Taking laps and talking apps

Catching up with Kotikan’s CTO Andrew Williams in Appleton Tower; it has been a few weeks since Kevin Renton and the team from Head battled at the ScotlandIS go-karting event in Kirkcaldy…

To get you up to speed, ten teams from the ScotlandIS community raced it out in this annual two-hour endurance race event. The event was won by Pulsant but it was the midfield battle between Head Resourcing and Kotikan that kept the onlookers entertained. There were three major crashes, a couple involving Kotikan drivers, with the most spectacular being on the main straight after the first turn. Turn four was also a bit dangerous, and has since been renamed ‘Death by Kotikan’. The first thing I said to Andrew was “wow, you guys were animals on the track!” he laughed, “our eagerness was let down by our cold tyres and lack of experience, although I do think that we were slightly persecuted by the stewards.” Nice try, but it was all good fun.

One area where Kotikan are not struggling in experience is producing leading mobile apps, and with the release of Skyscanner’s iOS and Android mobile apps it has put them firmly on the map as one of the leading mobile application designers and creators in Scotland. Skyscanner’s apps have over 20 million users, have topped charts in 47 countries, and was acclaimed by The Times as ‘Travel App of the Week’ when launched.

I ask Andrew what he thinks makes a successful app. “I always go to the coffee queue test – can someone get on the app and get information or be entertained in the space of a coffee being made? That’s a start, but a big part of an app’s success is based on users telling their friends about it.” I put it to him that developers have been dazzled by the stories of making millions from apps. “Yes, you see success stories like Angry Birds, but nobody has really figured out the recipe for how to get an app to take off like that. There are a lot of factors, and lots of people have theories.”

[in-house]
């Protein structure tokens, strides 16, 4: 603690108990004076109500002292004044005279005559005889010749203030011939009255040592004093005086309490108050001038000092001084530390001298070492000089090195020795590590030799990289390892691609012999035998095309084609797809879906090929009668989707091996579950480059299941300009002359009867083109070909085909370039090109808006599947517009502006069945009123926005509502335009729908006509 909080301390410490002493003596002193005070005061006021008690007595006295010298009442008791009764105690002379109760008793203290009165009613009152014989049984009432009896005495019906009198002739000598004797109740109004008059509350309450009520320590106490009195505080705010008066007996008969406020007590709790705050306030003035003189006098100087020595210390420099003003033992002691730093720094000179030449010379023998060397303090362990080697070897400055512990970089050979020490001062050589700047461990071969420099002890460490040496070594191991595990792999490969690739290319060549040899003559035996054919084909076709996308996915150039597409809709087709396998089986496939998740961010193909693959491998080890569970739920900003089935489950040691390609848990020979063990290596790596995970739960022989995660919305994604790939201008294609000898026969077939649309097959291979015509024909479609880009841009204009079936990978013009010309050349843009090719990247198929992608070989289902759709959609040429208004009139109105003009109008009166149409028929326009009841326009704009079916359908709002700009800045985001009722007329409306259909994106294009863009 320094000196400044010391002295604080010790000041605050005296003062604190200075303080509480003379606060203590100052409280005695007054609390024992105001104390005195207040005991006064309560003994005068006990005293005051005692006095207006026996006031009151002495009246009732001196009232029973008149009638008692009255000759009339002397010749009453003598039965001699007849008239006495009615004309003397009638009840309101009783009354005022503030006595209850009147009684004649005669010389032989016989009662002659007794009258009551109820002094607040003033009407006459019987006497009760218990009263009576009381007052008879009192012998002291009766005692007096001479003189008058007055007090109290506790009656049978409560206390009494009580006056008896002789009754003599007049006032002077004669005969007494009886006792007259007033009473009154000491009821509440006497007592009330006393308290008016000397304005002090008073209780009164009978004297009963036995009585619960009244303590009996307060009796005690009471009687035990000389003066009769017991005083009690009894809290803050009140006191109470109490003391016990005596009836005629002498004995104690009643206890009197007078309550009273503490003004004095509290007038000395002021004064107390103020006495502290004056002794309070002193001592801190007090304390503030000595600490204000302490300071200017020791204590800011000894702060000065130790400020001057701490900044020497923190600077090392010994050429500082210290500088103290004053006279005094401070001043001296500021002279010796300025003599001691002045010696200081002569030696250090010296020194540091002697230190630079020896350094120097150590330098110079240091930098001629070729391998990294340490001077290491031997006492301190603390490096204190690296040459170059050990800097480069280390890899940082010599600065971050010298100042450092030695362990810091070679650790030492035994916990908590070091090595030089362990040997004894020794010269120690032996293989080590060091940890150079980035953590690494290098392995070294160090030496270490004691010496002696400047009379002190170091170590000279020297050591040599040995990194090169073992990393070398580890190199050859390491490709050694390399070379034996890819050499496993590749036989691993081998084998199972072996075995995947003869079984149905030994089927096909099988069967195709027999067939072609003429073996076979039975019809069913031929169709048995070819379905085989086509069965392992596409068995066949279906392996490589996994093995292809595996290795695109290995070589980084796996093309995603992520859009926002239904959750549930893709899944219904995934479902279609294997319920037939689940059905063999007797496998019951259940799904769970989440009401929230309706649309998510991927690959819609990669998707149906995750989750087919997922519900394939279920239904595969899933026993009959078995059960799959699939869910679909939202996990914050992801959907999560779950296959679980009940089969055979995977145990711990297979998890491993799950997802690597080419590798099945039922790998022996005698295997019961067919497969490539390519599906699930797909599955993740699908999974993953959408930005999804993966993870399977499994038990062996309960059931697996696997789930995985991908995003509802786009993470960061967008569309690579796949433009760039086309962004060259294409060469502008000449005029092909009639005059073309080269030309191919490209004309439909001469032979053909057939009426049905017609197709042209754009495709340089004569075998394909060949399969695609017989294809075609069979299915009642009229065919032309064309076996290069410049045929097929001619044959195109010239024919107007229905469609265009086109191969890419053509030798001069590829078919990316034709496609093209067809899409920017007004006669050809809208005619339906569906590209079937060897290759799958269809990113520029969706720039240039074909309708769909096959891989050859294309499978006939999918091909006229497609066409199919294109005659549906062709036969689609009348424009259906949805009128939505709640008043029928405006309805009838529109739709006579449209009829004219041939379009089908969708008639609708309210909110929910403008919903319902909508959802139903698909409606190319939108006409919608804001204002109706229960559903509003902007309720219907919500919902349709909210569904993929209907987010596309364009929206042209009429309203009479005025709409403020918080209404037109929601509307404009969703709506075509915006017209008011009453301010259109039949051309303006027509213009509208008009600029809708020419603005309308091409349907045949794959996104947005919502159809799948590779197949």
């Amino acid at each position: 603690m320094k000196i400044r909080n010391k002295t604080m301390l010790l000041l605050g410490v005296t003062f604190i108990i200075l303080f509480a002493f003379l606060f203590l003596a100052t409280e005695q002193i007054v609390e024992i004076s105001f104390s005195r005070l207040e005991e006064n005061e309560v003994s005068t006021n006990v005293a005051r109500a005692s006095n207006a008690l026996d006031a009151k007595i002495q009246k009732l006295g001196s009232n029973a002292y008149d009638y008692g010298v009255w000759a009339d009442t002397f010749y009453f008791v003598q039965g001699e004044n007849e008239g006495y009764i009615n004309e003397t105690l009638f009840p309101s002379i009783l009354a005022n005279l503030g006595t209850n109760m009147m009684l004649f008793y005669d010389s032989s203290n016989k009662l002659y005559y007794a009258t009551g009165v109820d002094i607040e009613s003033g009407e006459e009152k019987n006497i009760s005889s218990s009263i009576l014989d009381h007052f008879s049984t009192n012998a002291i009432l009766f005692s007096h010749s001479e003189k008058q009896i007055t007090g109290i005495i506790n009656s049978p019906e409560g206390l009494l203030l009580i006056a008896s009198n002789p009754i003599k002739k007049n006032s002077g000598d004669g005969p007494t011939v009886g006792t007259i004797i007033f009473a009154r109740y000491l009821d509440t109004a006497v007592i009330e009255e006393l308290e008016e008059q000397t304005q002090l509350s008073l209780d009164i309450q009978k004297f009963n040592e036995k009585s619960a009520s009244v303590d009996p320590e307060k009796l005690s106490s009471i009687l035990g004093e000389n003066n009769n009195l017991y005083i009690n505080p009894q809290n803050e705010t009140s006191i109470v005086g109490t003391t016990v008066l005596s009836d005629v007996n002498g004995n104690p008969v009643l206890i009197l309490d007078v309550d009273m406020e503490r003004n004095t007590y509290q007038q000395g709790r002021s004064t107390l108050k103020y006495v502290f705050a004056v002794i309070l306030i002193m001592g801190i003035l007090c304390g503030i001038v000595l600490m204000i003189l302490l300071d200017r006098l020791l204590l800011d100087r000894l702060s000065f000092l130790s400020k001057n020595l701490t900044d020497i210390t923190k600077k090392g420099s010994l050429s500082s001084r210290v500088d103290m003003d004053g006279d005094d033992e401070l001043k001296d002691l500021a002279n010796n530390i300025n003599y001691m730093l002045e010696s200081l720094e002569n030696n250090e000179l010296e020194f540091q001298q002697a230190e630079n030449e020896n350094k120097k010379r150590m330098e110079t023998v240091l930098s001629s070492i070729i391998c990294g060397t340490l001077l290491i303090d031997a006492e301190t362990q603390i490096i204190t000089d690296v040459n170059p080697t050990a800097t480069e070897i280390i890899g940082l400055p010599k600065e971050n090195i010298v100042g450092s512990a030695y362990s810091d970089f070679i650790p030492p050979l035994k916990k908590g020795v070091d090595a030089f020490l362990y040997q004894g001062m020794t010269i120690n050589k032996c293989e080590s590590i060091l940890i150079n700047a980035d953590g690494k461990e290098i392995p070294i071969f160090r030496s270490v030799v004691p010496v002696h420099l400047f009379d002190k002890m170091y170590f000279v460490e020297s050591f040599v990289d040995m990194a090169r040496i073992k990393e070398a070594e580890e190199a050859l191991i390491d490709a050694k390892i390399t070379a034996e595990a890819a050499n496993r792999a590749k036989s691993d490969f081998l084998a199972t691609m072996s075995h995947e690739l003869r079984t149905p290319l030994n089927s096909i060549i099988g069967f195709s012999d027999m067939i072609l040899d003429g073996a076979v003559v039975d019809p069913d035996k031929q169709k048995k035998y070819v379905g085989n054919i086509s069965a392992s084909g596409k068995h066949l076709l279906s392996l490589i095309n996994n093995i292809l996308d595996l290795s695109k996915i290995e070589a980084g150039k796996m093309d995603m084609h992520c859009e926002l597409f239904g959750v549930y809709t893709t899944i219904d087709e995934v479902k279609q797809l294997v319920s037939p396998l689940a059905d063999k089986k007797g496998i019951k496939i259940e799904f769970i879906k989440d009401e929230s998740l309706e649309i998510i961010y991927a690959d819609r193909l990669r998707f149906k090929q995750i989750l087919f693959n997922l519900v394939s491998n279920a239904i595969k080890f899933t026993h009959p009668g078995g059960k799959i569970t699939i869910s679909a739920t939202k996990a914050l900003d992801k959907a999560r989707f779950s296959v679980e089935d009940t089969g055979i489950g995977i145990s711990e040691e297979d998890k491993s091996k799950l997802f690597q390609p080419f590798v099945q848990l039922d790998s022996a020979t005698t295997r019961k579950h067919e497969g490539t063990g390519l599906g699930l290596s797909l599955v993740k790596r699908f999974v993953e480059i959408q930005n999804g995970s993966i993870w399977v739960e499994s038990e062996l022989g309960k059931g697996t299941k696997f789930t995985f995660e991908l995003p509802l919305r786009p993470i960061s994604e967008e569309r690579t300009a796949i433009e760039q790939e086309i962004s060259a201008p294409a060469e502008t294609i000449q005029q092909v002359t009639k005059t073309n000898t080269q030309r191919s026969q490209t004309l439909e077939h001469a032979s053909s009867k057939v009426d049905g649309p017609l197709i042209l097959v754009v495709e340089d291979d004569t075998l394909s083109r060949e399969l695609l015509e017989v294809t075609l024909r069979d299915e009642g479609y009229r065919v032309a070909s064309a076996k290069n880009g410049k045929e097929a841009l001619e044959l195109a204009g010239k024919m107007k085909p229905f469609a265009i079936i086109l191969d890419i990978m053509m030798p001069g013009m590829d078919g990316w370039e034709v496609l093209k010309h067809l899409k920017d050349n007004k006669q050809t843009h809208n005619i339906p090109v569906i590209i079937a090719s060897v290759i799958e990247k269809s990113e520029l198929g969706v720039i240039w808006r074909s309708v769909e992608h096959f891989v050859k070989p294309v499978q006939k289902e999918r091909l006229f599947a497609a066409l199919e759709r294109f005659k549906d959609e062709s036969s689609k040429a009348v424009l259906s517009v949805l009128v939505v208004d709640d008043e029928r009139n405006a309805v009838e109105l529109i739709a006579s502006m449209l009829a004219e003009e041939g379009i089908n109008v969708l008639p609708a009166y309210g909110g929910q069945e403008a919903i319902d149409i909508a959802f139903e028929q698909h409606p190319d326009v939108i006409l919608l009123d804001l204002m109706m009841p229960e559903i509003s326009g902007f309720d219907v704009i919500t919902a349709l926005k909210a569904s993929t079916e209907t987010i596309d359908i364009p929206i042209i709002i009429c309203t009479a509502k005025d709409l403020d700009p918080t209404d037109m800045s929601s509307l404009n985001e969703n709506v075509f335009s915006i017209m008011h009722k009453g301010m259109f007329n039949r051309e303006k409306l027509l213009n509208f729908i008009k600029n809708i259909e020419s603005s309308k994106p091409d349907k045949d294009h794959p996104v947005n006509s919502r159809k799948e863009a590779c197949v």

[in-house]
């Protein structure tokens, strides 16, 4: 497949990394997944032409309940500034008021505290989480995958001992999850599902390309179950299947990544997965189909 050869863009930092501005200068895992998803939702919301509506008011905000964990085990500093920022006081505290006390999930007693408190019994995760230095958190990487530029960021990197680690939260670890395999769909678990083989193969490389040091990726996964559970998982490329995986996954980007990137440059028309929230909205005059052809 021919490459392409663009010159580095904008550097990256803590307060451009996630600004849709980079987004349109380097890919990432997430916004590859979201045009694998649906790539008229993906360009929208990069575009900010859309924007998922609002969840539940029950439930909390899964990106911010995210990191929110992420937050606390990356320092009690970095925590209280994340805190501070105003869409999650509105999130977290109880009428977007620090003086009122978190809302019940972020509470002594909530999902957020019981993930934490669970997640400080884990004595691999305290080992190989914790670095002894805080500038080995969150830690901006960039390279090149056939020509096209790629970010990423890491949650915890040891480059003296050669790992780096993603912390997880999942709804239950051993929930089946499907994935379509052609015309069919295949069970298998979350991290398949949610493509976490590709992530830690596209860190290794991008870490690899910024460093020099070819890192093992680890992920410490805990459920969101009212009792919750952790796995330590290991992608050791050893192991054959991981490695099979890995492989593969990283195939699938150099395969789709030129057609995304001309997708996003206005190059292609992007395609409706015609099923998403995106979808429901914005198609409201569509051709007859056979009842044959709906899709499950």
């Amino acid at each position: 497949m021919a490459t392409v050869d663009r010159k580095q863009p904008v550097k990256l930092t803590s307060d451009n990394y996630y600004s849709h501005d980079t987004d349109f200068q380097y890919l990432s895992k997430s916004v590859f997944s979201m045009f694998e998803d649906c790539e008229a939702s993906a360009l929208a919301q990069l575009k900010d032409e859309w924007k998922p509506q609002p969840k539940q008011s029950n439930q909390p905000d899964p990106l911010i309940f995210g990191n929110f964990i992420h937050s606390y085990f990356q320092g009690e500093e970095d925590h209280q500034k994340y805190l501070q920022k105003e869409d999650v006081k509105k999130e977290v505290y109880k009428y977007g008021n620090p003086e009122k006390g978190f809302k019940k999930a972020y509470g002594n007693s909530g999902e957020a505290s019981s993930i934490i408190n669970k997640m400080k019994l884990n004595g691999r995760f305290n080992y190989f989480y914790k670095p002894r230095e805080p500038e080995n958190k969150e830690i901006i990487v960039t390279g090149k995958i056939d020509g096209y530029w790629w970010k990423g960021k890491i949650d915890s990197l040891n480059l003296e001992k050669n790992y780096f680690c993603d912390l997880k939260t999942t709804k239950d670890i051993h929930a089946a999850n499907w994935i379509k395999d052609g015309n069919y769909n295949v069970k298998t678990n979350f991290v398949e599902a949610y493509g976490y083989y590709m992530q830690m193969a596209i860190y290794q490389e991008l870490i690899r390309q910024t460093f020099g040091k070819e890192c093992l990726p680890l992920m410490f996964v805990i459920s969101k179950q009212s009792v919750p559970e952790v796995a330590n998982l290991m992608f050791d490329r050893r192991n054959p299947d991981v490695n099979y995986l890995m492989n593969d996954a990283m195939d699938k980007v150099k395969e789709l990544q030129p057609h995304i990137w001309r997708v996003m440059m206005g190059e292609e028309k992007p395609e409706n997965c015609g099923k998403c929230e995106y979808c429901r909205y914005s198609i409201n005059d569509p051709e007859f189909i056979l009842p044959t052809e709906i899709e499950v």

I am always reading that the mobile websites will replace the app, so we start talking about the future of mobile apps. Andrew is quite philosophical about it. “Sure, in the future a new technology may come along that makes the present way of doing things redundant, but mobile websites and apps provide different experiences. The app allows you to customise your experience and that’s what makes it so successful.”

With Kotikan being experts in travel apps used in many countries, the discussion moved on to different regions and their use of mobile technology. Andrew points out that in regions such as Asia and Africa, they have really embraced mobile technology as no attachment to a desktop is required. In a tech-smart country like South Korea mobile usage is really high, but it doesn’t really matter where you are, trends are still the same across the world and it’s clear that mobile is the future.

Sitting looking over the city of Edinburgh in Appleton Tower I ask Andrew what it’s like to be part of the tech community in Scotland. “There is a lot going on. There has been a lot of success and I think it pushes everyone else on too. The University has been a big support, with new talented graduates every year, but supporting the small start-up sector you’ve got centres like Tech Cube where the digital community can get together – I’m sure the scene will go from strength to strength.”

So as I leave Kotikan, I encourage you to check out their new app for the Edinburgh Fringe Festival  – maybe I should have pitched an idea for an app that tracks Kotikan drivers so that you can avoid them on the road. If you had seen them driving there would be enough entertainment for the coffee queue!


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